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Consider courses these as

electives for the Physiology


major

PHSL 4021

Dr. David Levitt, course director


Tuesdays & Thursdays 1:25 - 2:15 P.M.

3 credits

Emphasis on reading and analyzing current research


papers.

"Six million dollar man" theme used to present


physiology of different organ systems.
Human organs versus advanced synthetic devices.
Artificial heart
Artificial Kidney
Artificial Lung
Eyes versus digital cameras
Artificial intelligence of pattern recognition.

PHSL 4031

Dr. Vincent Barnett, course director


Thursdays 9:45 - 11:30 am
2 credits

The goals of the course are to:

Explore contemporary issues in physiological inquiry


through the reading and discussion of recent
research publications.
Provide the students an opportunity to read, discuss
and critically evaluate physiology research
literature.
Sharpen each students oral presentation skills

Discussion topics to be chosen from physiological issues like:


Cardiovascular Physiology

Implications of Aging

Obesity

Exercise and Performance

Stem Cells and Tissue Repair

Respiratory Physiology

Neurophysiology

Nutritional Supplementation

Metabolomics

PHSL 5516

Dr. Lisa Anderson, Course Director


Fridays 9:05 am - 12:05 pm
3 credits
Prerequisite(s):

PHSL 3061 (Principles of Physiology)


PHSL 5115 (Clinical Physiology I)
or consent of the course director

This course was originally designed for advanced


practice nursing students in anesthesia (SNRA).
Clinical Physiology II welcomes academically strong
undergraduate students, particularly those majoring
in physiology and interested in allied health careers.
Cellular mechanisms, disease states and clinical applications of
metabolic systems relevant to:
Respiration

Gastro-intestinal Tract

Renal function

Endocrine System

pH balance

Pregnancy and Labor

PHSL 5197

Dr. Alessandro
Bartolomucci, Course
Director
Thursdays 2:30 -3:20pm.
Grade is based on participation
during weekly meetings and
paper presentation.
This class uses a journal club format to examine stress physiology.
There will be a focus on stress-induced pathology with attention to
cardiovascular, metabolic, neuroendocrine disorders including:
Role and Foundations of Stress in Physiology
History and Current Views of Stress Physiology
Development of Stress and Related Disease.
Classical and New Mediators of Stress.

Contact Dr. Bartolomucci, abartolo@umn.edu for a class


permission number if you wish to register for this spring
semester class.

PHSL 5444

Dr. David Thomas (BMBB), course director


3 credits
Tuesday and Thursday 4:00 - 5:15 pm
An introduction to the physiology, biochemistry, biophysics,
and pathobiology of muscle.
Lectures and reading assignments will be designed to provide the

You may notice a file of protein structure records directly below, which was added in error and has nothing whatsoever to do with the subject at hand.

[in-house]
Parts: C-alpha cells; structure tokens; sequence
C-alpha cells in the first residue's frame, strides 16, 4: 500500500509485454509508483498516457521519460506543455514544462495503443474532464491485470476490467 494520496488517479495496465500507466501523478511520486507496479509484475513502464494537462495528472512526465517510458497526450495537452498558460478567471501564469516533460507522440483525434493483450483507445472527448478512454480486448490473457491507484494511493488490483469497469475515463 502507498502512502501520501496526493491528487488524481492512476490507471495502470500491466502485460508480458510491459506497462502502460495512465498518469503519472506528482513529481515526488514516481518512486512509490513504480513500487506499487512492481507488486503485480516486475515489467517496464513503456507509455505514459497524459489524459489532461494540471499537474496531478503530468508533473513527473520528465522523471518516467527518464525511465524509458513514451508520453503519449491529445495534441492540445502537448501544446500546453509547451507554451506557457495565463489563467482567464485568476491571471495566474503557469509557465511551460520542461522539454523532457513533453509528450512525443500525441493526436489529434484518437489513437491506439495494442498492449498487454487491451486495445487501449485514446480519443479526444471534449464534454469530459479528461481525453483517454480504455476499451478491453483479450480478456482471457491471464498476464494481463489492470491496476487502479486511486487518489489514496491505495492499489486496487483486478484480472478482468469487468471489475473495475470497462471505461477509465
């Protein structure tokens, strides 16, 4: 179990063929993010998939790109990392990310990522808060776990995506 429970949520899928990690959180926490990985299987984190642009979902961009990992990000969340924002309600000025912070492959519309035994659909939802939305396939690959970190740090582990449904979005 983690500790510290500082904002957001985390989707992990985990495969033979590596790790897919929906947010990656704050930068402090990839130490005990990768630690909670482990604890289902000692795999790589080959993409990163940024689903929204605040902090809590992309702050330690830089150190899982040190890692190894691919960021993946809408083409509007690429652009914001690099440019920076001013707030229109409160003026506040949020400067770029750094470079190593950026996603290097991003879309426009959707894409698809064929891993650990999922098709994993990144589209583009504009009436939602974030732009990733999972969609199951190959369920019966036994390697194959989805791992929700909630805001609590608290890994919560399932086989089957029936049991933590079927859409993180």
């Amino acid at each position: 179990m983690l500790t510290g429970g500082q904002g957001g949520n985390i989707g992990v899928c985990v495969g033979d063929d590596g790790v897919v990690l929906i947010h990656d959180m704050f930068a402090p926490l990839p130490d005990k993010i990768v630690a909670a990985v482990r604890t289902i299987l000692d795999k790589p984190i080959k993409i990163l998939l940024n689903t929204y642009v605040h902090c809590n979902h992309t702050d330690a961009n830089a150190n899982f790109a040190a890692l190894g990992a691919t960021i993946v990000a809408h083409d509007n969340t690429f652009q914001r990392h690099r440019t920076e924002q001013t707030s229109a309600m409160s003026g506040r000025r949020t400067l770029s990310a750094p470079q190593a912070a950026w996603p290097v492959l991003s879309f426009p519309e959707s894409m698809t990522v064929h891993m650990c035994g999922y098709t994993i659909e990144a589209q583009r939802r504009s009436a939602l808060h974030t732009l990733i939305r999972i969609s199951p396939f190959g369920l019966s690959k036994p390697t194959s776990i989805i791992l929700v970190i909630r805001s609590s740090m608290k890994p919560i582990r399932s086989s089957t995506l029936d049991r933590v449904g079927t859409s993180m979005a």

student with an understanding of current knowledge and models of
muscle structure and function.
Emphasis will be placed on interdisciplinary research that has
contributed to our understanding of muscle function and
malfunction at the molecular level.
Typical classes include students from Biochemistry, Physiology,
Neuroscience, Biomedical Engineering, Kinesiology, Pharmacology,
Chemistry, and Biophysical Sciences, as well as extension students
from local biomedical companies.

http://ddt.biochem.umn.edu/5444.htm

PHSL 5510

Dr. Paul Iaizzo, course director


This is a 5-day short course taught January 6 -10, 2014.
There are 2 and 3 credit options

Objectives:

Provide an overview of the physiology and anatomy


underlying cardiac function
Provide details on cardiac microcirculation, cellular
function and oxygen delivery
Provide students with an understanding of cardiopathophysiology and current clinical treatments
Allow students to perform dissection within the Human
Gross Anatomy Lab
Provide students with various demonstrations on monitoring
cardiac function

http://physiology.med.umn.edu/short-courses/phsl-5510/index.htm

PHSL 5525

Dr. Mark Cook & Dr. Stephen Katz, course


directors
This is a 3-day short course taught January 15-17,
2014
There are 1 and 2 credit options
The course focuses on the anatomy and physiology of
the pelvis, perineum, and urinary system.
The course has a strong anatomical bias towards the
pelvis and perineum, but will delve more deeply into
the physiology of the urinary system.
Some time will be spent considering common pelvic
dysfunction (including incontinence, prolapsed and
erectile dysfunction) and urological pathophysiology.

http://physiology.med.umn.edu/short-courses/phsl-5525/index.htm

Physiology Electives

Information on all of the


Physiology Courses listed can be
found at:
http://physiology.med.umn.edu/undergraduate-program/physiology-courses/index.htm

or contact:

Vincent A. Barnett, Ph.D.


Director of Undergraduate Studies in Physiology
Assistant Professor Integrative Biology & Physiology
Program of Human Anatomy

Email: barne014@umn.edu
Phone: 612 624-8135

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